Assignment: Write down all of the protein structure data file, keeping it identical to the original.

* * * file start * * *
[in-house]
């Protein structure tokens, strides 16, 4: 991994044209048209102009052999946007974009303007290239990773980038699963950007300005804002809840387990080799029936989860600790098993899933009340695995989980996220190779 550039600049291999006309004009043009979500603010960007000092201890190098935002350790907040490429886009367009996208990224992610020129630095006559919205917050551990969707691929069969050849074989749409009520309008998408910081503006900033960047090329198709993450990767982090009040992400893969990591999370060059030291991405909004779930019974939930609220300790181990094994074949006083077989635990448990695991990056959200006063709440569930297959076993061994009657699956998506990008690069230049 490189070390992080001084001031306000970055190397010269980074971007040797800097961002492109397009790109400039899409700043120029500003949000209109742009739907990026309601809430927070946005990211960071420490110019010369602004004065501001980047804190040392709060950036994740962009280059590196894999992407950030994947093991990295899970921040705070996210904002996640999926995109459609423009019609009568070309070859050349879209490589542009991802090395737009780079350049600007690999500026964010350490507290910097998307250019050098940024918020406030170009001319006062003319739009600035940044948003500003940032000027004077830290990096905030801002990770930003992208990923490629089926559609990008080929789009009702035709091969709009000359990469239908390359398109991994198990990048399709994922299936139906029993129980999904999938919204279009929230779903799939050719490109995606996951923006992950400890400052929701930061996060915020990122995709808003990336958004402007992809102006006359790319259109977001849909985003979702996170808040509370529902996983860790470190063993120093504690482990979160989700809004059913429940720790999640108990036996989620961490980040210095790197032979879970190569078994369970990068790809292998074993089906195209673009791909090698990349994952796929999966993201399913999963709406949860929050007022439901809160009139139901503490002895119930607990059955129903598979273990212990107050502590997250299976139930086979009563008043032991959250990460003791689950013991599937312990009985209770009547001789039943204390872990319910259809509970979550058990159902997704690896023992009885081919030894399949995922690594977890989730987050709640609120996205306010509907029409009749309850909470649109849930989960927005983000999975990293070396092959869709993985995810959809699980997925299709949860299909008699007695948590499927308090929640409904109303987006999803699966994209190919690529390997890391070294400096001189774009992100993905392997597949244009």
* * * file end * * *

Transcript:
[in-house]
């Protein structure tokens, strides 16, 4: 991994044209048209102009052999946007974009303007290239990773980038699963950007300005804002809840387990080799029936989860600790098993899933009340695995989980996220190779 550039600049291999006309004009043009979500603010960007000092201890190098935002350790907040490429886009367009996208990224992610020129630095006559919205917050551990969707691929069969050849074989749409009520309008998408910081503006900033960047090329198709993450990767982090009040992400893969990591999370060059030291991405909004779930019974939930609220300790181990094994074949006083077989635990448990695991990056959200006063709440569930297959076993061994009657699956998506990008690069230049 490189070390992080001084001031306000970055190397010269980074971007040797800097961002492109397009790109400039899409700043120029500003949000209109742009739907990026309601809430927070946005990211960071420490110019010369602004004065501001980047804190040392709060950036994740962009280059590196894999992407950030994947093991990295899970921040705070996210904002996640999926995109459609423009019609009568070309070859050349879209490589542009991802090395737009780079350049600007690999500026964010350490507290910097998307250019050098940024918020406030170009001319006062003319739009600035940044948003500003940032000027004077830290990096905030801002990770930003992208990923490629089926559609990008080929789009009702035709091969709009000359990469239908390359398109991994198990990048399709994922299936139906029993129980999904999938919204279009929230779903799939050719490109995606996951923006992950400890400052929701930061996060915020990122995709808003990336958004402007992809102006006359790319259109977001849909985003979702996170808040509370529902996983860790470190063993120093504690482990979160989700809004059913429940720790999640108990036996989620961490980040210095790197032979879970190569078994369970990068790809292998074993089906195209673009791909090698990349994952796929999966993201399913999963709406949860929050007022439901809160009139139901503490002895119930607990059955129903598979273990212990107050502590997250299976139930086979009563008043032991959250990460003791689950013991599937312990009985209770009547001789039943204390872990319910259809509970979550058990159902997704690896023992009885081919030894399949995922690594977890989730987050709640609120996205306010509907029409009749309850909470649109849930989960927005983000999975990293070396092959869709993985995810959809699980997925299709949860299909008699007695948590499927308090929640409904109303987006999803699966994209190919690529390997890391070294400096001189774009992100993905392997597949244009």